حُمَّيْضَى A certain plant: not from حُمُوضَة. (TA.)
حُمَّاضِيَّةٌ A confection composed of حُمَّاض of the أُتْرُجّ. (TA.)
حَامِضٌ [Acid; sour; sharp or biting to the taste; pungent; having a taste like that of vinegar or like that of sour milk; see حُمُوضةٌ;] (Ṣ, Mṣb, Ḳ;) applied to milk (TA) and other things; (Mṣb;) andمُحَمِّضٌ↓ signifies the same, applied to a grape. (TA.)
[Hence,] رَجُلٌ حَامِضُ الفُؤَادِ ‡ A man whose heart, or mind, is altered and bad, (O, Ḳ,) فِى الغَضَبِ in anger. (O.) And فُلَانٌ حَامِضُ الرِّئَتَيْنِ † Such a one is in a loathing state of mind; syn. مُرُّ النَّفْسِ. (Ṣ.)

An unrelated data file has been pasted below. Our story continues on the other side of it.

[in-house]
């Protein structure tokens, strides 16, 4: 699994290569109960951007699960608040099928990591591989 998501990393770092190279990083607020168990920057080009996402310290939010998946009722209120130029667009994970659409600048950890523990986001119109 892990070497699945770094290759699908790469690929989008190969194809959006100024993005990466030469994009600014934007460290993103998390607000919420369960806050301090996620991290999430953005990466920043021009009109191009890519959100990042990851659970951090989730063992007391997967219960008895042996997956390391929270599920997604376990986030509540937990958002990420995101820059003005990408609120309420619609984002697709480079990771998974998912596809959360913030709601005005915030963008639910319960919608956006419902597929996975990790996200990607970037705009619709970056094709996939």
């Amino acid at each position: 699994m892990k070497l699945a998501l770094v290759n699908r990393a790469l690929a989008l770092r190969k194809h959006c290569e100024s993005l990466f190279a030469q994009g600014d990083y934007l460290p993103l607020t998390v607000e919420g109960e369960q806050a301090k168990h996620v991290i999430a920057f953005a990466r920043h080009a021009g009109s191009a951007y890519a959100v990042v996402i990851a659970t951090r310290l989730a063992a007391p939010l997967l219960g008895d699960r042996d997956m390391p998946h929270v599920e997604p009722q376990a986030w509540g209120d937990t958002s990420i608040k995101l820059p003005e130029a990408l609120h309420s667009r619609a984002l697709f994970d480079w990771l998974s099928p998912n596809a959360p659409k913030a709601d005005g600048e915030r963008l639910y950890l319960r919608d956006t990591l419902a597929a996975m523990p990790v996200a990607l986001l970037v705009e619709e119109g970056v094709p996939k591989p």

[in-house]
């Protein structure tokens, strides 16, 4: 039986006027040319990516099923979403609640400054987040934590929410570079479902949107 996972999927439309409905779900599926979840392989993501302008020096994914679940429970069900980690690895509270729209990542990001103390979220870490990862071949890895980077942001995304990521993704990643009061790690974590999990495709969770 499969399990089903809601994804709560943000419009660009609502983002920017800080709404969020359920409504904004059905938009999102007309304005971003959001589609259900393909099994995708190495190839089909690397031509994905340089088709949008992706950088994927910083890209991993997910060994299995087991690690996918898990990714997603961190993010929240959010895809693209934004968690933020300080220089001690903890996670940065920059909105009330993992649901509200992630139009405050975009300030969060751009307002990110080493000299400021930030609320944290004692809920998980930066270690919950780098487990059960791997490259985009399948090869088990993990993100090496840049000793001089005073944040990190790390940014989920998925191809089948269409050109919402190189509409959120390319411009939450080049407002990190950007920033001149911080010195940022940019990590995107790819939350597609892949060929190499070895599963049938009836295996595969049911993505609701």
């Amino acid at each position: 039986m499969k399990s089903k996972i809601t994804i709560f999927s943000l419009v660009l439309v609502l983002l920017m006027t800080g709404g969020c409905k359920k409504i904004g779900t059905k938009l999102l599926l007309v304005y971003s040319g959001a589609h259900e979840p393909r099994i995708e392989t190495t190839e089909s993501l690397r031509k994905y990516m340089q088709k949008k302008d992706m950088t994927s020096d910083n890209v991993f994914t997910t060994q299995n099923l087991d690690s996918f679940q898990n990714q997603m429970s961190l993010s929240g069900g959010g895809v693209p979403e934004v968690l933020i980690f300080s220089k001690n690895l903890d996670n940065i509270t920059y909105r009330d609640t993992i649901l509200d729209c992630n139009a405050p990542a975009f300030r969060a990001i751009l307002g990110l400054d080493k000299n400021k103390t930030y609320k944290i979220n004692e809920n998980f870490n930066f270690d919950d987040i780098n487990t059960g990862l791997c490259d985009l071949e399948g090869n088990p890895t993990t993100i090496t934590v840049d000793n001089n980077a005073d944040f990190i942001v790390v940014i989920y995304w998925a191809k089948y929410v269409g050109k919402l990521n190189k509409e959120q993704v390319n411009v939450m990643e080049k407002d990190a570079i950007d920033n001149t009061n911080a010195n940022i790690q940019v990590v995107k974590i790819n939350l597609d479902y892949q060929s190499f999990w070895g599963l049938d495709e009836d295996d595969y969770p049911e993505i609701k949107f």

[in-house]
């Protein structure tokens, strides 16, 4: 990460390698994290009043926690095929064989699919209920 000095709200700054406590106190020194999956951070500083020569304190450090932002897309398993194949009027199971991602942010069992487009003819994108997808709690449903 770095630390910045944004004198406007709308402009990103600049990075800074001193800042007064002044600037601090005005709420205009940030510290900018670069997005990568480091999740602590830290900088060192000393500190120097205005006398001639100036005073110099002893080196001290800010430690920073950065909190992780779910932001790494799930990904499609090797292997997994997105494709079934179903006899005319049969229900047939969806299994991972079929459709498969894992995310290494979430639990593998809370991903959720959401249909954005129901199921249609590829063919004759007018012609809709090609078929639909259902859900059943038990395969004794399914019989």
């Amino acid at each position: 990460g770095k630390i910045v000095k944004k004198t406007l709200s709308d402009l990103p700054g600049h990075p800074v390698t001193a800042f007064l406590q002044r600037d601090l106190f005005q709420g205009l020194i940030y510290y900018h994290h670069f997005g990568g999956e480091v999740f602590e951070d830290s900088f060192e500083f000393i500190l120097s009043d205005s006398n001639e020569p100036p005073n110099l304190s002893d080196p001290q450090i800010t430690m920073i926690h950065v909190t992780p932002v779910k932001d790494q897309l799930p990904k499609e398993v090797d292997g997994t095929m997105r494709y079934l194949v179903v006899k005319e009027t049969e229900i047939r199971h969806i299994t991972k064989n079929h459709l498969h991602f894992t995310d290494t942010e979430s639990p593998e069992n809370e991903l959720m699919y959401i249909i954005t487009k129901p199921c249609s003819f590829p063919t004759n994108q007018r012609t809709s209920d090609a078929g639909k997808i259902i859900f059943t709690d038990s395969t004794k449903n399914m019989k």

إِبِلٌ حَامِضَةٌ Camels pasturing upon حَمْض; (Ṣ.) or eating it; (Ḳ;) or pastur ing upon حَمْض after pasturing upon خُلَّة: (ISk:) pl. حَوَامِضُ: (Ṣ, Ḳ:) andإِبِلٌ حَمْضِيَّةٌ↓ Camels staying among حَمْض; (Aṣ, Ṣ, Ḳ;) as alsoحَمَضِيَّةٌ↓, contr. to rule: (TA:) andبَعِيرٌ حَمْضِىٌّ↓ a camel eating حَمْض. (TA.)
مَحْمَضٌ and مُحْمَضٌ, (Ṣ, Ḳ,) the latter on the authority of AʼObeyd, (Ṣ,) A place in which camels pasture upon حَمْض. (Ṣ, Ḳ.*)
أَرْضٌ مُحْمِضَةٌ: see حَمِيضَةٌ.
مُحَمِّضٌ: see حَامِضٌ.
لَبَنٌ مُسْتَحْمِضٌ Milk slow in thickening. (Ibn-ʼAbbád, Ḳ.)